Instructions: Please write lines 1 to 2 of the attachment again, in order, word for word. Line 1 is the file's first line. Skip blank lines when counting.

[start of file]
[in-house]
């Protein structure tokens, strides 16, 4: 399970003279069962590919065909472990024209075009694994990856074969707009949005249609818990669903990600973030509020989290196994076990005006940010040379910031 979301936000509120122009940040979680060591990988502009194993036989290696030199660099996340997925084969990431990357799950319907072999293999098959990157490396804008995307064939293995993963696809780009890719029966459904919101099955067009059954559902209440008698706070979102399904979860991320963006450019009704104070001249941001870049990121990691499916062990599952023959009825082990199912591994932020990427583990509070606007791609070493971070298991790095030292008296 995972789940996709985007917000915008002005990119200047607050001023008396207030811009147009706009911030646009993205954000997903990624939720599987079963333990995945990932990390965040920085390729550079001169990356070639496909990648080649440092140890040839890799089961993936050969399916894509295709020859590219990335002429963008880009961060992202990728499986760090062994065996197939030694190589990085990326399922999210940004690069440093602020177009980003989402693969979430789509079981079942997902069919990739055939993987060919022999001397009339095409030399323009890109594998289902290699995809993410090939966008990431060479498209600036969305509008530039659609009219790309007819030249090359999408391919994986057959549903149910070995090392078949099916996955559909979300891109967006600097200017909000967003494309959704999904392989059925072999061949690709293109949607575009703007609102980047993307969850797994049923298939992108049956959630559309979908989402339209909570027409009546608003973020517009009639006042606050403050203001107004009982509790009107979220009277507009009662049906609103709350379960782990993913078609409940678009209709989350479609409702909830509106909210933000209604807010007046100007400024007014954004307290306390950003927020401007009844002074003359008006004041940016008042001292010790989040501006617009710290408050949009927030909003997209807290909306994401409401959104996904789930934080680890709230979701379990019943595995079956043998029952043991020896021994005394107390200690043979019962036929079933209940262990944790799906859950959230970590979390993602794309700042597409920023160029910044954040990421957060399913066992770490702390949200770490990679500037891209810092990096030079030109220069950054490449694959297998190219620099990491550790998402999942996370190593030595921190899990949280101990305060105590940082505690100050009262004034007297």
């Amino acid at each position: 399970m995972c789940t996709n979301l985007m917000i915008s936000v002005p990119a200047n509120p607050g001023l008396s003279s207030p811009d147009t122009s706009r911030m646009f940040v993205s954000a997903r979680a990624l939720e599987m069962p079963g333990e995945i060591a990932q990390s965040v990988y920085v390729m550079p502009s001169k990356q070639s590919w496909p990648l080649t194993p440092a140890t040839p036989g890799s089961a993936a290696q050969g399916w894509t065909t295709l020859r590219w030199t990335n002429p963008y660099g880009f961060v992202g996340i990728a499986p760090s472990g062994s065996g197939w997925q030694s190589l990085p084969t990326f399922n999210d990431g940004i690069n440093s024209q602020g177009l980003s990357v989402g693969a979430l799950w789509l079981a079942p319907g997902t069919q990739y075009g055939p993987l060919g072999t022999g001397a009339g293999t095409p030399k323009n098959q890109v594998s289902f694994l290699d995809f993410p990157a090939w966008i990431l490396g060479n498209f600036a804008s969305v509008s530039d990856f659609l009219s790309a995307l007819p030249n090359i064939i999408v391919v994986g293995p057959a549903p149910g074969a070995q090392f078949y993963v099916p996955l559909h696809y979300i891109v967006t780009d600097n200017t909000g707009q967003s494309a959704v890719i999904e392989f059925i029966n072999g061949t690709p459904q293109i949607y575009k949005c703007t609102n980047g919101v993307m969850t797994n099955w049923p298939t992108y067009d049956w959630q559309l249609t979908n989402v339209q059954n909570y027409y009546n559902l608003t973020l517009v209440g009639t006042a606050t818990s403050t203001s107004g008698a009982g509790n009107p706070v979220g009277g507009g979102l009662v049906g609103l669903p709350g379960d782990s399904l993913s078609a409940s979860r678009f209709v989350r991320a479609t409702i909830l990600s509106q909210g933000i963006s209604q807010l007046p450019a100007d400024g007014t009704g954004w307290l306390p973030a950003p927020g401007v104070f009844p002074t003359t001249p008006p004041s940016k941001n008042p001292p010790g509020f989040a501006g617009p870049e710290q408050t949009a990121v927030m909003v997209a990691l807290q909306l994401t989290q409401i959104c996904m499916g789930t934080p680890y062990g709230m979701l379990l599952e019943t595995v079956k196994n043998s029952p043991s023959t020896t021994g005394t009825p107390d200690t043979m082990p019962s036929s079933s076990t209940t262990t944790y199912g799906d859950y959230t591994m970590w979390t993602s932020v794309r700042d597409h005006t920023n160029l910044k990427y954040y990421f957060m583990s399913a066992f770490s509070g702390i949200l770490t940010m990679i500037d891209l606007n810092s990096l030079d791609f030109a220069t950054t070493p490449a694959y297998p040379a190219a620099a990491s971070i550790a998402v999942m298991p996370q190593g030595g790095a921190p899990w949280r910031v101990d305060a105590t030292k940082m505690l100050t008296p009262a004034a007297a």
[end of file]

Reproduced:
[in-house]
């Protein structure tokens, strides 16, 4: 399970003279069962590919065909472990024209075009694994990856074969707009949005249609818990669903990600973030509020989290196994076990005006940010040379910031 979301936000509120122009940040979680060591990988502009194993036989290696030199660099996340997925084969990431990357799950319907072999293999098959990157490396804008995307064939293995993963696809780009890719029966459904919101099955067009059954559902209440008698706070979102399904979860991320963006450019009704104070001249941001870049990121990691499916062990599952023959009825082990199912591994932020990427583990509070606007791609070493971070298991790095030292008296 995972789940996709985007917000915008002005990119200047607050001023008396207030811009147009706009911030646009993205954000997903990624939720599987079963333990995945990932990390965040920085390729550079001169990356070639496909990648080649440092140890040839890799089961993936050969399916894509295709020859590219990335002429963008880009961060992202990728499986760090062994065996197939030694190589990085990326399922999210940004690069440093602020177009980003989402693969979430789509079981079942997902069919990739055939993987060919022999001397009339095409030399323009890109594998289902290699995809993410090939966008990431060479498209600036969305509008530039659609009219790309007819030249090359999408391919994986057959549903149910070995090392078949099916996955559909979300891109967006600097200017909000967003494309959704999904392989059925072999061949690709293109949607575009703007609102980047993307969850797994049923298939992108049956959630559309979908989402339209909570027409009546608003973020517009009639006042606050403050203001107004009982509790009107979220009277507009009662049906609103709350379960782990993913078609409940678009209709989350479609409702909830509106909210933000209604807010007046100007400024007014954004307290306390950003927020401007009844002074003359008006004041940016008042001292010790989040501006617009710290408050949009927030909003997209807290909306994401409401959104996904789930934080680890709230979701379990019943595995079956043998029952043991020896021994005394107390200690043979019962036929079933209940262990944790799906859950959230970590979390993602794309700042597409920023160029910044954040990421957060399913066992770490702390949200770490990679500037891209810092990096030079030109220069950054490449694959297998190219620099990491550790998402999942996370190593030595921190899990949280101990305060105590940082505690100050009262004034007297």